Pentobarbital potentiates γ-aminobutyric acid (GABA)-mediated inhibitory synaptic transmission by prolonging the open time of GABA receptors. However, it is unknown how pentobarbital regulates cortical neuronal activities via local circuits . To examine this question, we performed extracellular unit recording in rat insular cortex under awake and anesthetic conditions. Not a few studies apply time-rescaling theorem to detect the features of repetitive spike firing. Similar to these methods, we define an average spike interval locally in time using random matrix theory (RMT), which enables us to compare different activity states on a universal scale. Neurons with high spontaneous firing frequency (>5 Hz) and bursting were classified as HFB neurons ( = 10), and those with low spontaneous firing frequency (<10 Hz) and without bursting were classified as non-HFB neurons ( = 48). Pentobarbital injection (30 mg/kg) reduced firing frequency in all HFB neurons and in 78% of non-HFB neurons. RMT analysis demonstrated that pentobarbital increased in the number of neurons with repulsion in both HFB and non-HFB neurons, suggesting that there is a correlation between spikes within a short interspike interval (ISI). Under awake conditions, in 50% of HFB and 40% of non-HFB neurons, the decay phase of normalized histograms of spontaneous firing were fitted to an exponential function, which indicated that the first spike had no correlation with subsequent spikes. In contrast, under pentobarbital-induced anesthesia conditions, the number of non-HFB neurons that were fitted to an exponential function increased to 80%, but almost no change in HFB neurons was observed. These results suggest that under both awake and pentobarbital-induced anesthetized conditions, spike firing in HFB neurons is more robustly regulated by preceding spikes than by non-HFB neurons, which may reflect the GABA receptor-mediated regulation of cortical activities. Whole-cell patch-clamp recording in the IC slice preparation was performed to compare the regularity of spike timing between pyramidal and fast-spiking (FS) neurons, which presumably correspond to non-HFB and HFB neurons, respectively. Repetitive spike firing of FS neurons exhibited a lower variance of ISI than pyramidal neurons both in control and under application of pentobarbital, supporting the above hypothesis.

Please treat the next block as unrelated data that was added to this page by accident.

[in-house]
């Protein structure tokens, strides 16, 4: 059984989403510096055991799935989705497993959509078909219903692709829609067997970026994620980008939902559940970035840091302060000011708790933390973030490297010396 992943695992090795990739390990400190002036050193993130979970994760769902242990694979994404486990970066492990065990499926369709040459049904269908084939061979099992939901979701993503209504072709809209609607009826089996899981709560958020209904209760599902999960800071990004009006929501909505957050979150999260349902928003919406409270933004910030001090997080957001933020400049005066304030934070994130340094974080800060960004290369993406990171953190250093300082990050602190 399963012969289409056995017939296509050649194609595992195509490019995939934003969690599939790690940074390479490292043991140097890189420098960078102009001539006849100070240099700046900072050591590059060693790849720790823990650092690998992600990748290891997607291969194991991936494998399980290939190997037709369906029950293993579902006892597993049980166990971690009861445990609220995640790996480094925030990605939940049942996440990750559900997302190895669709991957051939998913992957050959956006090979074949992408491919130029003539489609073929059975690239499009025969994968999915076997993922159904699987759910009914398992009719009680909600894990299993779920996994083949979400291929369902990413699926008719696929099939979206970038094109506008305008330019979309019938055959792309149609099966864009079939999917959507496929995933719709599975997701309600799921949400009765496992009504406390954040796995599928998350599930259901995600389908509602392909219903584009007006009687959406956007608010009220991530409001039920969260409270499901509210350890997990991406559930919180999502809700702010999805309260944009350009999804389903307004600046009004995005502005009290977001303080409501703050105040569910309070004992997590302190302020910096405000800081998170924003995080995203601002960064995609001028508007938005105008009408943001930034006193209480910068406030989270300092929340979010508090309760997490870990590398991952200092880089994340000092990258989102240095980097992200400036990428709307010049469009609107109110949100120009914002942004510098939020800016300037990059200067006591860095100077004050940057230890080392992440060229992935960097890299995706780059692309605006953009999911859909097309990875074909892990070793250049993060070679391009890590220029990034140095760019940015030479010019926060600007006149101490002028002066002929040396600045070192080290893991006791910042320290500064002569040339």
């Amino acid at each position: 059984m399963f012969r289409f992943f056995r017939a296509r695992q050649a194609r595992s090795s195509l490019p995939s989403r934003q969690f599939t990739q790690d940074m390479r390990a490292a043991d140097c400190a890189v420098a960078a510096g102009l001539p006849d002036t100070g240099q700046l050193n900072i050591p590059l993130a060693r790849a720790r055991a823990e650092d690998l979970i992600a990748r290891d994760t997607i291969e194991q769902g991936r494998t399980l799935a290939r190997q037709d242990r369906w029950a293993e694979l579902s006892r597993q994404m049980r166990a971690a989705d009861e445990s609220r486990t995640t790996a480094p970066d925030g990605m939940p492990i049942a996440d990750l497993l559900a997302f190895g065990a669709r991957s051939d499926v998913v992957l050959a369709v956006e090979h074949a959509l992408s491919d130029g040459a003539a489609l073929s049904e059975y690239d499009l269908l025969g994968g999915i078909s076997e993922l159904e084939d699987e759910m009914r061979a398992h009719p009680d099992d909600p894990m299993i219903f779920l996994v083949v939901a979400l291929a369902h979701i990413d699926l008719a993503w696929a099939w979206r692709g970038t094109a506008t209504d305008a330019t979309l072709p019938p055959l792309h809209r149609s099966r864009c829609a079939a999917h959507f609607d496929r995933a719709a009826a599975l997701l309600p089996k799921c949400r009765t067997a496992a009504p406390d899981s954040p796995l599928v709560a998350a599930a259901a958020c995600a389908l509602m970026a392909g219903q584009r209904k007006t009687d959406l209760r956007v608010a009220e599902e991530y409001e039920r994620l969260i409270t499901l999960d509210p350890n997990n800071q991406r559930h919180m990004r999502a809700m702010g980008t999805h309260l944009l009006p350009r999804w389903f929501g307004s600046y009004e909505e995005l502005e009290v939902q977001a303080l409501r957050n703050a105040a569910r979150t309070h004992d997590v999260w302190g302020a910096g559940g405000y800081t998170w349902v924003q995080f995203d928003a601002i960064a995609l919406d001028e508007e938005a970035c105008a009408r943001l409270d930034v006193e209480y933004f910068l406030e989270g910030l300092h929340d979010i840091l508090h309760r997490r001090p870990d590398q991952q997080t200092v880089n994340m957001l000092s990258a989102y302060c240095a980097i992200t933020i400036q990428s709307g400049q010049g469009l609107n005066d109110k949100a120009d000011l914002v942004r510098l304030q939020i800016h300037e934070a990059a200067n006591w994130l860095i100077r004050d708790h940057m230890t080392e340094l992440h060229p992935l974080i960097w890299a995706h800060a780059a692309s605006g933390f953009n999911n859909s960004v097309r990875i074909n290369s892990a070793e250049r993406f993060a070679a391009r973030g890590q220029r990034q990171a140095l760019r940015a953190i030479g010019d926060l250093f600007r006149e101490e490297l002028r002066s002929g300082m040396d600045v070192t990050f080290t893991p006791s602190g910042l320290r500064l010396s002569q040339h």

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http://dx.doi.org/10.3389/fncir.2016.00086DOI Listing